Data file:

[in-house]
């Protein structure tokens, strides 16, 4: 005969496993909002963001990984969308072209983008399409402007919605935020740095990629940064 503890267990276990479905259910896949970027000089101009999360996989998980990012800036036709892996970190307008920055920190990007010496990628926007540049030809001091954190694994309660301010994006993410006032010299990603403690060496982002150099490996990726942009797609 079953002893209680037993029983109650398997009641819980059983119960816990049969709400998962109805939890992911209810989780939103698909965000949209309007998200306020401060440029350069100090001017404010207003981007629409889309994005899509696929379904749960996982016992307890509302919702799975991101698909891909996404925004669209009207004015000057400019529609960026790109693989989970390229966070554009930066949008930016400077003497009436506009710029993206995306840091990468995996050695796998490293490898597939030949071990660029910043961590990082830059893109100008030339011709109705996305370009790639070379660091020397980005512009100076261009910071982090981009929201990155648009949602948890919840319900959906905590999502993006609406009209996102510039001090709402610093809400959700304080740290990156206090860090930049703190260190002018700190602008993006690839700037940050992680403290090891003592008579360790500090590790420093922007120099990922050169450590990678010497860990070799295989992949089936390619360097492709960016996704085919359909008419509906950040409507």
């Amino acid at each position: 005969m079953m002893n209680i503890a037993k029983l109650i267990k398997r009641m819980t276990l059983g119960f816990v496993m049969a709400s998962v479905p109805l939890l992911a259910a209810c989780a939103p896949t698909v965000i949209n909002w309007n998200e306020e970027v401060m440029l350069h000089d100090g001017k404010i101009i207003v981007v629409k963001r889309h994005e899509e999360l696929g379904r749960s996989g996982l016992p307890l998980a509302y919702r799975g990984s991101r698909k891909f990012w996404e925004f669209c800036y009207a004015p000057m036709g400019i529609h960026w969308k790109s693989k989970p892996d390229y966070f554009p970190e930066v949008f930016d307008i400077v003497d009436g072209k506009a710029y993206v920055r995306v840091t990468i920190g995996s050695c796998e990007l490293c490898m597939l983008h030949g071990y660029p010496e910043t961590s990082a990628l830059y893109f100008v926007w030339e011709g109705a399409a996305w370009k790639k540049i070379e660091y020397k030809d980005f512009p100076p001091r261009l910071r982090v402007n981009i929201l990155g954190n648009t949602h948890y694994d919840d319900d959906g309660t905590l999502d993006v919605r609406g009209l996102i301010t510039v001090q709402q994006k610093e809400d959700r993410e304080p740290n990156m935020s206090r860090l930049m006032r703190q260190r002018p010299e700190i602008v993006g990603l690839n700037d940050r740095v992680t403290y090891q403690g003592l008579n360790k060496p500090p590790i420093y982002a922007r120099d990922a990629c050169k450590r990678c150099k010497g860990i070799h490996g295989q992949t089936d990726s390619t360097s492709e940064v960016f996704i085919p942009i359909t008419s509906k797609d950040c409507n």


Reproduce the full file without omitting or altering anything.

[in-house]
């Protein structure tokens, strides 16, 4: 005969496993909002963001990984969308072209983008399409402007919605935020740095990629940064 503890267990276990479905259910896949970027000089101009999360996989998980990012800036036709892996970190307008920055920190990007010496990628926007540049030809001091954190694994309660301010994006993410006032010299990603403690060496982002150099490996990726942009797609 079953002893209680037993029983109650398997009641819980059983119960816990049969709400998962109805939890992911209810989780939103698909965000949209309007998200306020401060440029350069100090001017404010207003981007629409889309994005899509696929379904749960996982016992307890509302919702799975991101698909891909996404925004669209009207004015000057400019529609960026790109693989989970390229966070554009930066949008930016400077003497009436506009710029993206995306840091990468995996050695796998490293490898597939030949071990660029910043961590990082830059893109100008030339011709109705996305370009790639070379660091020397980005512009100076261009910071982090981009929201990155648009949602948890919840319900959906905590999502993006609406009209996102510039001090709402610093809400959700304080740290990156206090860090930049703190260190002018700190602008993006690839700037940050992680403290090891003592008579360790500090590790420093922007120099990922050169450590990678010497860990070799295989992949089936390619360097492709960016996704085919359909008419509906950040409507």
């Amino acid at each position: 005969m079953m002893n209680i503890a037993k029983l109650i267990k398997r009641m819980t276990l059983g119960f816990v496993m049969a709400s998962v479905p109805l939890l992911a259910a209810c989780a939103p896949t698909v965000i949209n909002w309007n998200e306020e970027v401060m440029l350069h000089d100090g001017k404010i101009i207003v981007v629409k963001r889309h994005e899509e999360l696929g379904r749960s996989g996982l016992p307890l998980a509302y919702r799975g990984s991101r698909k891909f990012w996404e925004f669209c800036y009207a004015p000057m036709g400019i529609h960026w969308k790109s693989k989970p892996d390229y966070f554009p970190e930066v949008f930016d307008i400077v003497d009436g072209k506009a710029y993206v920055r995306v840091t990468i920190g995996s050695c796998e990007l490293c490898m597939l983008h030949g071990y660029p010496e910043t961590s990082a990628l830059y893109f100008v926007w030339e011709g109705a399409a996305w370009k790639k540049i070379e660091y020397k030809d980005f512009p100076p001091r261009l910071r982090v402007n981009i929201l990155g954190n648009t949602h948890y694994d919840d319900d959906g309660t905590l999502d993006v919605r609406g009209l996102i301010t510039v001090q709402q994006k610093e809400d959700r993410e304080p740290n990156m935020s206090r860090l930049m006032r703190q260190r002018p010299e700190i602008v993006g990603l690839n700037d940050r740095v992680t403290y090891q403690g003592l008579n360790k060496p500090p590790i420093y982002a922007r120099d990922a990629c050169k450590r990678c150099k010497g860990i070799h490996g295989q992949t089936d990726s390619t360097s492709e940064v960016f996704i085919p942009i359909t008419s509906k797609d950040c409507n």